The US Court of Appeals for the Federal Circuit affirmed a Patent Trial and Appeal Board (PTAB) finding that the challenged claims were anticipated and obvious. Monsanto Tech. LLC v. E.I. DuPont de Nemours & Co., Case No. 17-1032 (Fed. Cir., Jan. 5, 2018) (Wallach, J). Regarding the anticipation finding, the Court found that the PTAB properly considered declarations by inventors of a prior art patent.
Monsanto owns a patent related to a step process for mating two parent soybean lines to produce soybean seeds with a modified fatty acid profile. DuPont sought inter partes re-examination of several claims of the patent. During re-examination, DuPont submitted two declarations from a named inventor of the primary prior art reference. The PTAB found the claims anticipated by and obvious over the prior art reference, in part by relying on the declarations. Monsanto appealed.
Monsanto argued that the PTAB erred by (1) misconstruing the claim element “about 3 percent or less” linolenic acid content to include a content of 4 percent, (2) rejecting the claims for anticipation and (3) using a legally erroneous obviousness theory.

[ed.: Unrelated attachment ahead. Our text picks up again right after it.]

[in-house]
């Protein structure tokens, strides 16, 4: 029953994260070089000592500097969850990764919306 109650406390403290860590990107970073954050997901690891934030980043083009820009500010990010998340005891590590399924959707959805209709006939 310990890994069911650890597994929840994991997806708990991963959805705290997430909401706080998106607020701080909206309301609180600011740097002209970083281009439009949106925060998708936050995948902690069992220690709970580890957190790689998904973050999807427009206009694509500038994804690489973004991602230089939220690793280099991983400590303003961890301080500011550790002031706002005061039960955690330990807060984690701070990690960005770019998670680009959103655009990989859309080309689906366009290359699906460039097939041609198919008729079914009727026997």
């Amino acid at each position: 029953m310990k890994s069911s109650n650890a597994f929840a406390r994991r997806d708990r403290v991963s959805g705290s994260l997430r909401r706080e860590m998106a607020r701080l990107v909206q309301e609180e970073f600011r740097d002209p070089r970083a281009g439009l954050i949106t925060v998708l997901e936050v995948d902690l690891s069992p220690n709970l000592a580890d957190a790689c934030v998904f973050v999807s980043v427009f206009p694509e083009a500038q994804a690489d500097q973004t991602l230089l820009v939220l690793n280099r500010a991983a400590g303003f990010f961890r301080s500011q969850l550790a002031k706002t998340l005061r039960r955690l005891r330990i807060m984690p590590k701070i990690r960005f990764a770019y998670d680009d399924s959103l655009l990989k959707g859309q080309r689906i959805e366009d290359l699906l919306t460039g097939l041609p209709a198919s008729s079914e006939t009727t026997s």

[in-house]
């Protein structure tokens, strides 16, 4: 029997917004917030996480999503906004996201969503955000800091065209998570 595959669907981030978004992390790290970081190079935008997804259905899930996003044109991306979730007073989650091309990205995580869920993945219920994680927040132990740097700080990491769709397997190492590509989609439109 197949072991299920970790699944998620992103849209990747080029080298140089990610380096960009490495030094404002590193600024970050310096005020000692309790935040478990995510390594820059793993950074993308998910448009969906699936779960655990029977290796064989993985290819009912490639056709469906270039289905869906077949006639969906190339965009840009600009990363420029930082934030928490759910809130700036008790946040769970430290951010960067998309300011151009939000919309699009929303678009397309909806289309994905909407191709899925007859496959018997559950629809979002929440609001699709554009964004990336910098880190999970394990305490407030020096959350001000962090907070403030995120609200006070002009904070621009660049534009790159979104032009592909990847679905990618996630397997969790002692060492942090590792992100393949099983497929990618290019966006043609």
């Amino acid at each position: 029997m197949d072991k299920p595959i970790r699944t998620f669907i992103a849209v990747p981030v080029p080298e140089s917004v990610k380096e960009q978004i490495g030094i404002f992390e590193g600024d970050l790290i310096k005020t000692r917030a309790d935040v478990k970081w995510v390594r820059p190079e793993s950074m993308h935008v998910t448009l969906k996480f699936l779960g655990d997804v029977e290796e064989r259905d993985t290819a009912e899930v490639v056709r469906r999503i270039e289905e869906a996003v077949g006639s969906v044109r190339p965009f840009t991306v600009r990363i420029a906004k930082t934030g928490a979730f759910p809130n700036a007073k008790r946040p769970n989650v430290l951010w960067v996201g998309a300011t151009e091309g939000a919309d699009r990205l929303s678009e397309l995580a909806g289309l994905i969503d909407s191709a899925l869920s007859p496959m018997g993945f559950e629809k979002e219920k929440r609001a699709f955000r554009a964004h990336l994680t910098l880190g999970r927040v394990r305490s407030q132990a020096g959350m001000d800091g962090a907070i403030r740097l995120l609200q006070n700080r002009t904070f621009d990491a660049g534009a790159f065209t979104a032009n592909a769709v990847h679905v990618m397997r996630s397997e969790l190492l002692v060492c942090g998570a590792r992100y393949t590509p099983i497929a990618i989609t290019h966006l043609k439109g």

The Federal Circuit found that the PTAB properly construed the “about 3 percent or less” claim element. Finding that the claim language was not instructive, the Court turned to the specification and found that a disclosed example contained a range of linolenic acid content from 2.3 percent to 4.1 percent. Based on this disclosure, the Court concluded that a person of ordinary skill in the art would reasonably consider “about 3 percent or less” to encompass a range that includes 4 percent.
As to anticipation, Monsanto argued that the prior art reference did not anticipate Monsanto’s claims because it failed to explicitly identify plant progeny with characteristics required by the claims’ limitations and because the PTAB relied on the inventor’s declarations as prior art. The Federal Circuit disagreed, explaining that the prior art reference inherently anticipated the challenged claims notwithstanding that it reported only a select subset of progeny lines, because its disclosure necessarily included progeny that fell within the scope of the claims. As to the PTAB’s reliance on the declarations, the Court found that extrinsic evidence may be used to support what is “necessarily present” in a prior art reference. The Court found that the declarations demonstrated what was inherent in the teachings of the prior art reference, rather than expanding the meaning of the prior art reference or serving as prior art themselves. Thus, the Court held the PTAB properly relied on the inventor’s declarations.
Finally, the Federal Circuit affirmed the PTAB’s finding of obviousness, agreeing with the PTAB that a person of ordinary skill in the art would have been motivated to modify the prior art reference to produce progeny having fatty acid profiles as claimed in the patent.